Few executives have sparked such affection in their own supporters
Srivaddhanaprabha family are lauded for helping to write Leicester’s title fairy tale, says Sam Wallace
The Agusta helicopter landing on the Leicester City pitch at the King Power is as regular a tradition at home matches as the pre-game Foxes bugler, one of the few obvious reminders that the Srivaddhanaprabha family who own the club are extremely wealthy people.
The owners of Leicester bought the club in 2010, although it was never entirely clear why. Their fortune was in the King Power duty free chain, which had a monopoly on the airports of their native Thailand. They built up arguably the biggest polo estate in the UK, and created the King Power team, signing the best Argentine players and taking the country’s leading team manager from their rivals.
Polo bought the Srivaddhanaprabha family, and the patriarch Vichai, an entree into the British establishment. Their King Power teams won the Gold Cup and Queen’s Cup, and the family rubbed shoulders with members of the British royal family. Polo was their passion and Vichai’s son Aiyawatt, known as “Top”, played in the team alongside Facundo Pieres, the Lionel Messi of polo.
But it was football that truly catapulted the Srivaddhanaprabha family into the national consciousness. Their club’s remarkable 2016 Premier League title victory, in just the second season after their promotion from the Championship, changed the notion of what was possible for teams outside the elite. While Top, the club’s vice-chairman, gave some interviews in the aftermath, Vichai stayed out of the spotlight. He remained the reclusive billionaire.
Vichai was known for his close links to the Thai establishment and also for his religious faith. The Buddhist monks from the Wat Traimit Withayaram Woraviharn (Golden Buddha) Temple, in Bangkok, are flown in by Vichai for many of the home games to bless the team.
Vichai is known simply as “the boss” at Leicester and at his Berkshire base, which encompasses 100 acres, 60 staff and the stabling of around 80 ponies at an annual cost of around £8million to run the two teams. Dominating that
world of dedicated amateurs and the country set was relatively straightforward once the level of investment was set. Vichai signed manager Peter McCormack from rivals Dubai, owned by Sheikh Ali Albwardy, who had previously won seven Gold Cups and seven Queen’s Cups, to run the teams.
Getting to the top of English football was quite another proposition.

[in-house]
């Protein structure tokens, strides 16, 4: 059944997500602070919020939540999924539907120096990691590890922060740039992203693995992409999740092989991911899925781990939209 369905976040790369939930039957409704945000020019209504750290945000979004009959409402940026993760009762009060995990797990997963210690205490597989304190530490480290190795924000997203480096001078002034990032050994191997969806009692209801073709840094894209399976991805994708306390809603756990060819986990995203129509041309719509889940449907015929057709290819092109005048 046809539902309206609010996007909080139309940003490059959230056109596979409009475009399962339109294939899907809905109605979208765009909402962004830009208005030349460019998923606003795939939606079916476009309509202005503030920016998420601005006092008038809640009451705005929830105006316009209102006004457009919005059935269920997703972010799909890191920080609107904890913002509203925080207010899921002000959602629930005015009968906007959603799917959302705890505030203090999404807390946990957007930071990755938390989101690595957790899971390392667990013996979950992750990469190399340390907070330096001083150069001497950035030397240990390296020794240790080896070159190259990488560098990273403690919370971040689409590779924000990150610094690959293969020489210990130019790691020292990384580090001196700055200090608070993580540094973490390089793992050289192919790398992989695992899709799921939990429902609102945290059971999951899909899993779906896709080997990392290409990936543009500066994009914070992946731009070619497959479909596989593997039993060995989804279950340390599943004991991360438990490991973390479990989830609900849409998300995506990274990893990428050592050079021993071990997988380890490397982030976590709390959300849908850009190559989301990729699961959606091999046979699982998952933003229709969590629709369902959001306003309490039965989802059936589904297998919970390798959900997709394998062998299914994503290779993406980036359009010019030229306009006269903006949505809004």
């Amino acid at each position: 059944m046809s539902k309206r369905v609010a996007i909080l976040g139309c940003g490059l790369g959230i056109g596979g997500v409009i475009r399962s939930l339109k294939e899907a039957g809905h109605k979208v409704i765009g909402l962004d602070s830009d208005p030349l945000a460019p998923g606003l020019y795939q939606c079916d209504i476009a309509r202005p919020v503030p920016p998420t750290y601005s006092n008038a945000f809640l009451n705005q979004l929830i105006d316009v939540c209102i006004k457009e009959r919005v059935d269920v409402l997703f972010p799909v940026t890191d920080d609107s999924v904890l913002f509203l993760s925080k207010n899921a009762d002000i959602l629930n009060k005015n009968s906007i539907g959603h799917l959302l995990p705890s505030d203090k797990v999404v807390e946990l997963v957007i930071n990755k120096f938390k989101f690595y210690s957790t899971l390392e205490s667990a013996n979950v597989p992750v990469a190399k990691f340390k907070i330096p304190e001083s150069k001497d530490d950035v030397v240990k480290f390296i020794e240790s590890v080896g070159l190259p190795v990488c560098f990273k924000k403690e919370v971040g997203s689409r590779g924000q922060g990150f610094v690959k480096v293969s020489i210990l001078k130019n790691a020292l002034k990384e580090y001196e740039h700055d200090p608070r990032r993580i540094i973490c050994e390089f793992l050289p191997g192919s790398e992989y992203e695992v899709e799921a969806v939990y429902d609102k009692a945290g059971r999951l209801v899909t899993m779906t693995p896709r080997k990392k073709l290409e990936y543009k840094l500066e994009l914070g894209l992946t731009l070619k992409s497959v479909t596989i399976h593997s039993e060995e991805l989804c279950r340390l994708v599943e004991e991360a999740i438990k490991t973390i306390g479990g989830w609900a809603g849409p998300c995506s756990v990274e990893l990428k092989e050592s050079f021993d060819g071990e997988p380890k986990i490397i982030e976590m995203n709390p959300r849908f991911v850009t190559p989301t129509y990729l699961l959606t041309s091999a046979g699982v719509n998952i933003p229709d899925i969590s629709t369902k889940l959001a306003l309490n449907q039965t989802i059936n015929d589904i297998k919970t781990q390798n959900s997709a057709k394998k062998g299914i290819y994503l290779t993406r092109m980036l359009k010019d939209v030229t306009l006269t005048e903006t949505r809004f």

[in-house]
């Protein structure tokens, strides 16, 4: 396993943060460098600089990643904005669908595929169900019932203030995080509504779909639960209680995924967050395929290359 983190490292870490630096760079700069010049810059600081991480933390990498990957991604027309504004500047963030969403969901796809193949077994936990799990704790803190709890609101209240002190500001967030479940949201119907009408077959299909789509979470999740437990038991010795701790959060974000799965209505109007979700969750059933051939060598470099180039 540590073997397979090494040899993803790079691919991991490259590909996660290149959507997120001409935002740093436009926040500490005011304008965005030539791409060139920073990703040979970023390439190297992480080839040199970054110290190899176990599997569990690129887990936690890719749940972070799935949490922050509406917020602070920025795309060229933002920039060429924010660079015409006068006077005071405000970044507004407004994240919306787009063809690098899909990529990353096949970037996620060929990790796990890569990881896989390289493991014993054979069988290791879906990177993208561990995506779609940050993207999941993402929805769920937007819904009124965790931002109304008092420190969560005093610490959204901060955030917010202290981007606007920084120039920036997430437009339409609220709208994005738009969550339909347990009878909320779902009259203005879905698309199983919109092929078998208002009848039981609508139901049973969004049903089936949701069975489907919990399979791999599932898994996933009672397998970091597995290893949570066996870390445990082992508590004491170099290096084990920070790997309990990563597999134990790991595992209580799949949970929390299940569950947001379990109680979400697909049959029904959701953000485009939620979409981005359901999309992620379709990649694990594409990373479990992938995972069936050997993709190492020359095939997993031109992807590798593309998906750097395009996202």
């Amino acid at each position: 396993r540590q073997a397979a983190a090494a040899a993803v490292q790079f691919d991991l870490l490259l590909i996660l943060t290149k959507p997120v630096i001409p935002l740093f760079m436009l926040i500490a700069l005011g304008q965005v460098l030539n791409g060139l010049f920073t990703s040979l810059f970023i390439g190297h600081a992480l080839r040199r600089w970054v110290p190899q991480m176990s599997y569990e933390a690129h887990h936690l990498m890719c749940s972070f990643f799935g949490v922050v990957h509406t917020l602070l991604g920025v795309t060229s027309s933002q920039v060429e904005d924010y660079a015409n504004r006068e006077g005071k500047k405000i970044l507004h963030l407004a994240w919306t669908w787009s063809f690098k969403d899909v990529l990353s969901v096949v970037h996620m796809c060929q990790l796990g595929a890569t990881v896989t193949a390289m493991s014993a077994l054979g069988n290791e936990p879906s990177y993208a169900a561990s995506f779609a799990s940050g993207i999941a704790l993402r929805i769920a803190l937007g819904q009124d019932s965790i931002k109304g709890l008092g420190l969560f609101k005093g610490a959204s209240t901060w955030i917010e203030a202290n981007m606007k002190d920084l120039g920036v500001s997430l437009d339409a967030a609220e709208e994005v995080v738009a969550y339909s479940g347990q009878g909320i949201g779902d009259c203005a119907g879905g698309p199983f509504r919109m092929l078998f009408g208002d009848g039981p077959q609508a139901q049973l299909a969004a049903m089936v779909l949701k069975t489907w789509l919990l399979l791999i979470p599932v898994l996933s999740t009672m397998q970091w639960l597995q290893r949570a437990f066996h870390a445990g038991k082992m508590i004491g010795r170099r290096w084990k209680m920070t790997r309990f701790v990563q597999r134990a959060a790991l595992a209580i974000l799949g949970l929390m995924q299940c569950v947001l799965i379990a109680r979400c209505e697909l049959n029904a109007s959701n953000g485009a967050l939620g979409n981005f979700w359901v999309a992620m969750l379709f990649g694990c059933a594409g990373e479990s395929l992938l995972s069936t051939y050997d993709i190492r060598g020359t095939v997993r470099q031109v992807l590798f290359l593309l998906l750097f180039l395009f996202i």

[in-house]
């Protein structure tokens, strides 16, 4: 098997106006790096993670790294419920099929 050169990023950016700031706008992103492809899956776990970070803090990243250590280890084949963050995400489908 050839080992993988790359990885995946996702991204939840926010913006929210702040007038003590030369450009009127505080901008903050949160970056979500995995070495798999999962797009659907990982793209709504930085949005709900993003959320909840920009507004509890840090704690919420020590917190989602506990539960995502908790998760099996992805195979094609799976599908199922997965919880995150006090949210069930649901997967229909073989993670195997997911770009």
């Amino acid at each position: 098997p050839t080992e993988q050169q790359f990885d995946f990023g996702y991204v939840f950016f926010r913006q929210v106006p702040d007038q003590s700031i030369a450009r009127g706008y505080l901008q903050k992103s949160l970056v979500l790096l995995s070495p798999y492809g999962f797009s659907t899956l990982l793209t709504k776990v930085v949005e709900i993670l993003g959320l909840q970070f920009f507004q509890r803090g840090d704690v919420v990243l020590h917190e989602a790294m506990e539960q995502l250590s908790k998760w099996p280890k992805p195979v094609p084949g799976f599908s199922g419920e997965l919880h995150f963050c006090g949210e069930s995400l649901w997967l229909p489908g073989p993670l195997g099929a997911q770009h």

The decisions made by the Srivaddhanaprabhas, and Vichai in particular, have not always been easy to read. The first interest the family had in football was an executive box in the west stand at Stamford Bridge, which they took in 2006.
In August 2010, they bought Leicester from Milan Mandaric when the club were in the Championship, taking four years to get promoted.
Their eight years in charge were first characterised by a loyalty to managers, even Claudio Ranieri, who lasted longer than many would have given him when the team bombed in the season following the 2015-2016 title-winning season. Previously, they stuck with Nigel Pearson through that difficult first year in the Premier League and only eventually parted with him when Pearson’s son, James, was involved in a sex scandal in a postseason tour of Thailand.
The family take advice on the big football decisions from Jon Rudkin, the former academy director and now director of football, who has their full trust and can often be seen accompanying them across the pitch to the helicopter when they leave the stadium. They also place great store in Susan Whelan, the Irish chief executive of Leicester and King Power. Since winning the league, the club have continued to invest but struggled with managerial appointments, replacing Ranieri with his assistant Craig Shakespeare, then Claude Puel.
In Leicester, the Srivaddhanaprabhas are regarded as model owners. They delivered the greatest season in the club’s history and, by and large, the Leicester faithful also agreed with the decision to sack Ranieri. The Srivaddhanaprabhas donated £2million towards building a new children’s hospital in the city; £100,000 to the fund to rebury Richard III and £23,000 to a fan who was raising money for research into his son’s rare genetic disorder. Few owners generate such affection in their own support, although for all that they remain a very private family.